Reproductive development and the evolution of perennial life history
Group leader: George Coupland
Chromatin dynamics and gene regulatory networks that control the morphology and function of the Arabidopsis shoot apical meristem during floral transition
This project studies developmental mechanisms regulating the morphology and function of the Arabidopsis shoot apical meristem (SAM) during floral transition. The timing of this transition is critical for reproductive success and is regulated by several genetically defined endogenous and environmental pathways. The aim of this project is to use an integrated approach to correlate structural changes in chromatin with gene expression dynamics in the shoot apical meristem during floral transition, and to relate these changes with genetic pathways that control different stages of the floral transition. Chromatin structural dynamics and gene regulatory networks will be inferred from paired expression and chromatin accessibility data during floral transition in unique genotypes of Arabidopsis thaliana. These genotypes have been constructed to dissect the interplay between the florigen photoperiodic and the miRNA156/SPL15 aging pathways that have separable roles in the control of inflorescence and floral development. The function of genes showing interesting patterns of regulation will be tested by CRISPR-cas9 reverse genetics and confocal microscopy.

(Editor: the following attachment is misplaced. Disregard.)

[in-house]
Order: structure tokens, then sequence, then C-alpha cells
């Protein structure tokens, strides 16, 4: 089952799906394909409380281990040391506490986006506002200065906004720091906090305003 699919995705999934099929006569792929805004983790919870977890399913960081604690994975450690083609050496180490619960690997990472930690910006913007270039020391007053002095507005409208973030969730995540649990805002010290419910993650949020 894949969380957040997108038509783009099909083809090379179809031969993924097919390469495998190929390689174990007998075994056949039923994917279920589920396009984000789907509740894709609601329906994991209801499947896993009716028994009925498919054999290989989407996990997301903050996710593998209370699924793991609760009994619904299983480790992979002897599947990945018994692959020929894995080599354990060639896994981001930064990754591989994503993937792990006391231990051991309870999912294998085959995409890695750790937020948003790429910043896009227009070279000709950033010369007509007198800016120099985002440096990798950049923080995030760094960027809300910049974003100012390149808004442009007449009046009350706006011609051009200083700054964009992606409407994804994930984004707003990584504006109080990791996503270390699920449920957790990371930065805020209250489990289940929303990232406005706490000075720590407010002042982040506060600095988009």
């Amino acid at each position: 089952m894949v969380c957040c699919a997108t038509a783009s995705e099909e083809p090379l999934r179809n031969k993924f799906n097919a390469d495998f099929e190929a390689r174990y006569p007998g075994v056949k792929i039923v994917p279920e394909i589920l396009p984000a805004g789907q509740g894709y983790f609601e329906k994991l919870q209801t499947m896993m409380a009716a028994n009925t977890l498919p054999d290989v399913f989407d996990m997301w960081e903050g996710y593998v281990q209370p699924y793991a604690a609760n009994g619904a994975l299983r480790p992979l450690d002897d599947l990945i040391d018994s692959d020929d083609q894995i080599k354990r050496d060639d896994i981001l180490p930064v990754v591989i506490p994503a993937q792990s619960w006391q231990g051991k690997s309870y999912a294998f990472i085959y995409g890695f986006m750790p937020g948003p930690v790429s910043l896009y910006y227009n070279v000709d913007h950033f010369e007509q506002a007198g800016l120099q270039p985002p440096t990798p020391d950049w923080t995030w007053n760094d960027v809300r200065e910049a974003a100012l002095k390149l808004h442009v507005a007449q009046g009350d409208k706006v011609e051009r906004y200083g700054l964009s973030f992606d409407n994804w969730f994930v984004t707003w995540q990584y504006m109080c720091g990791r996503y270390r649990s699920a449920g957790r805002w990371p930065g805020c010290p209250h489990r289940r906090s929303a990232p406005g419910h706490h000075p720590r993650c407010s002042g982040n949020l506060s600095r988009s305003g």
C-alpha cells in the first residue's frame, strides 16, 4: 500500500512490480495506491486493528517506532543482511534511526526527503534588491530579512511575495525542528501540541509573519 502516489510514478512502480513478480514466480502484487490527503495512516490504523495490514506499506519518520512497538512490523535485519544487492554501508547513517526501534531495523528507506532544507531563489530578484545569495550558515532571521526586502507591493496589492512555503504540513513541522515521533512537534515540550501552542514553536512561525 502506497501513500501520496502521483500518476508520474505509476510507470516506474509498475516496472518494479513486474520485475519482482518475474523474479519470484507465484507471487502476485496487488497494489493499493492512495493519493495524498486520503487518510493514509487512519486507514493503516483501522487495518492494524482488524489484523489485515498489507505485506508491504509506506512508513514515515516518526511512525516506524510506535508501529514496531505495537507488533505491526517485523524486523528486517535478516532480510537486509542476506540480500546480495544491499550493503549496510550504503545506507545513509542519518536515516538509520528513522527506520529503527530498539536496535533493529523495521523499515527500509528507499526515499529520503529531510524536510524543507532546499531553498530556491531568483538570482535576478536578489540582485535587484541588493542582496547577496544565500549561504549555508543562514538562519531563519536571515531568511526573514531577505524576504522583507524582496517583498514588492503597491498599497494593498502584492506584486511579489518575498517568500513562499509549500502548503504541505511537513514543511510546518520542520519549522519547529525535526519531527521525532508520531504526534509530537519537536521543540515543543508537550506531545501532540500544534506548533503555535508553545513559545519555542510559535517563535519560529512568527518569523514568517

Hyun, Y. et al. A regulatory circuit conferring varied flowering response to cold in annual and perennial plants. Science 363, 409–412 (2019).
Kinoshita, A. et al. Regulation of shoot meristem shape by photoperiodic signaling and phytohormones during floral induction of Arabidopsis. eLife 9, e60661 (2020).
Ó’Maoiléidigh, D. S. et al. Systematic analyses of the MIR172 family members of Arabidopsis define their distinct roles in regulation of APETALA2 during floral transition. PLoS Biol. 19, e3001043 (2021).
Potential collaborations with other research groups
John Innes Centre (JIC)